The trouble with search APIs
Interacting with search APIs can be very overwhelming, especially when you start tapping into the more complex and dynamic functionality available. While this allows experts to finely tune their systems, it has proved to be a large barrier to user adoption and understanding. Some of the more well known open source solutions have spawned an ecosystem of query builders to give users a simplified interface to their APIs.
The experience that comes with having our code used in numerous internal and external projects, as well as run on thousands of sites has heavily influenced how we design APIs and reinforced the need to keep things simple. Using the feedback and insights we’ve gained we’ve completely transformed the experience for developers.
Rebuilding for a pure search experience
This release is a complete rewrite of the last version. It re-focuses the JS SDK as a core building block in the Search.io ecosystem. We want to make it as simple as possible for developers to get started, so we identified all the key needs of our users and stripped away everything that wasn’t necessary for searching. The interface has been intentionally kept small, simple, and non-opinionated, allowing it to fit into any kind of project.
With the cleanup of old unneeded functionality we were able to get rid of all the external dependencies. For a visual comparison of the difference, here’s the dependency graph from the old & new versions using NPM’s handy ls command.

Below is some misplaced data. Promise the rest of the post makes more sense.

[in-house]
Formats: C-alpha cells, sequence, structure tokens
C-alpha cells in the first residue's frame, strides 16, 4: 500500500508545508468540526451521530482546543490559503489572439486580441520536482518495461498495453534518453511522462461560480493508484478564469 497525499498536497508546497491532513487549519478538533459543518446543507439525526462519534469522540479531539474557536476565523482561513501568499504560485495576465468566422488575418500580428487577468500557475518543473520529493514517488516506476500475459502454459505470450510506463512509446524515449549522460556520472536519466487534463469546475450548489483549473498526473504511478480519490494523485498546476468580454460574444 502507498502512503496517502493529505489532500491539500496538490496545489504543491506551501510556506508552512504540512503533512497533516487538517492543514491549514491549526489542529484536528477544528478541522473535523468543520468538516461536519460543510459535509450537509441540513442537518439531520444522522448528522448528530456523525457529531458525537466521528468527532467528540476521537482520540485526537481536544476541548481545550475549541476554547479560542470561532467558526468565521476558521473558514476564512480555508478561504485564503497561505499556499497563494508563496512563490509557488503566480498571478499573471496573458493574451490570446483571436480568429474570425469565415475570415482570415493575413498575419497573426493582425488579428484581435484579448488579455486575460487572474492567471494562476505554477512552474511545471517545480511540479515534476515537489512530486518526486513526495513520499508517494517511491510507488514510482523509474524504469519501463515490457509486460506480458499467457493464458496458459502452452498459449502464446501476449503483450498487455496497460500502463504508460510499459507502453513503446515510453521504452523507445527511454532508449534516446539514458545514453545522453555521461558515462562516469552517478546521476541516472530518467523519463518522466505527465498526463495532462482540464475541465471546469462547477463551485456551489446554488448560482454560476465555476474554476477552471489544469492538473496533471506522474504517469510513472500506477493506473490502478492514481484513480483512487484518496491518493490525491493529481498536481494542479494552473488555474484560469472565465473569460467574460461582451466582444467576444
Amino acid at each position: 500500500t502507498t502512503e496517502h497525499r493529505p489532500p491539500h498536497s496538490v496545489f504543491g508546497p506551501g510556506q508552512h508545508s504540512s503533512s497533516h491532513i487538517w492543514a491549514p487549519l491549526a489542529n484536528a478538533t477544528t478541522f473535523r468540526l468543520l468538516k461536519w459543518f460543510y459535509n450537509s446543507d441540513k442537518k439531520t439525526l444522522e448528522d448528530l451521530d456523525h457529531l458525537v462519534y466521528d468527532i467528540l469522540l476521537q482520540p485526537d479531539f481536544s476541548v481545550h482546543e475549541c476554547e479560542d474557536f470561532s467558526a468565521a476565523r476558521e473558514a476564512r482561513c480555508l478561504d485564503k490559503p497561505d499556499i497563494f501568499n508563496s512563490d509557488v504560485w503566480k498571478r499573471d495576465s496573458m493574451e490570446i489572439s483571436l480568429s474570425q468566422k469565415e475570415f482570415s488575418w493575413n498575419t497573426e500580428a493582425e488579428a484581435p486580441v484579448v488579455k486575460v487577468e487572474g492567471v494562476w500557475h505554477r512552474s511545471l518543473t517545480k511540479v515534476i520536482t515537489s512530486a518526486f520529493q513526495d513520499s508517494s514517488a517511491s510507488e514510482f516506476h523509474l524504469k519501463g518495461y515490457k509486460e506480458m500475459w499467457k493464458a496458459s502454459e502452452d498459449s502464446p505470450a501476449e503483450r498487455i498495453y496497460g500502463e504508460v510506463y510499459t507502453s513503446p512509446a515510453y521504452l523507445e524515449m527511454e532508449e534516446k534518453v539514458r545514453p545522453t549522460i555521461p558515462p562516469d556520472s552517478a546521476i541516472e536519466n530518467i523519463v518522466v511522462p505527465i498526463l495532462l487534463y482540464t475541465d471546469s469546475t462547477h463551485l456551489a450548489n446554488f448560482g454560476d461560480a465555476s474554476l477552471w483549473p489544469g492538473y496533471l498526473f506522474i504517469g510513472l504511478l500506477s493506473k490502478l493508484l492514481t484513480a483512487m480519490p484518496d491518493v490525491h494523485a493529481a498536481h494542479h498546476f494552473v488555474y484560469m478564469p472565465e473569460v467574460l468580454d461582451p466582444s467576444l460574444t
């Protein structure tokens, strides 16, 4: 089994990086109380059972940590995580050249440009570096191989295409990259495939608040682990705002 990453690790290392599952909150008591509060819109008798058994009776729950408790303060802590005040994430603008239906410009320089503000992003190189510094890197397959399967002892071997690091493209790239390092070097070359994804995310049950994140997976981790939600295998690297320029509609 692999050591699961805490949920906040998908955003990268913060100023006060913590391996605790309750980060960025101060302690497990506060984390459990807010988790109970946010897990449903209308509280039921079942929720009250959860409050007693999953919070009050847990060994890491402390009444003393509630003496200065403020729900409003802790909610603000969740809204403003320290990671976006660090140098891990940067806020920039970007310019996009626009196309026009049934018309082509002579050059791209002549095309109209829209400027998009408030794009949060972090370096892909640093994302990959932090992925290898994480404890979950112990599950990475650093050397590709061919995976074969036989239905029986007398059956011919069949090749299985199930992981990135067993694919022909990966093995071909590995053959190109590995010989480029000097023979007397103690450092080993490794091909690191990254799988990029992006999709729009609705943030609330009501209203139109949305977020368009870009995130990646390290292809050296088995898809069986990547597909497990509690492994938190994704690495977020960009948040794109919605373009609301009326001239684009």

The advantage of doing a rewrite was two fold:
- We got to remove all the old APIs and functionality that isn’t needed in a web search client, bringing the size down a cool order of magnitude from 40k to 4k while simultaneously simplifying the interface. Since this library is used in all of our integrations and interfaces all savings are multiplied.
- Upgrade to TypeScript & ES modules. This enabled us to generate documentation with types without needing to hand annotate docstrings for every function and value, as well as be confident that we’re avoiding a whole class of possible bugs.
Where to next?
Our JS SDK was the first on a list of SDKs that we’re updating and improving in order to help developers and end users get the most out of Search.io. We upgraded the language that it was written in, removed old functionality, improved the API, and cut the size down by 90%.
Next up: our React SDK!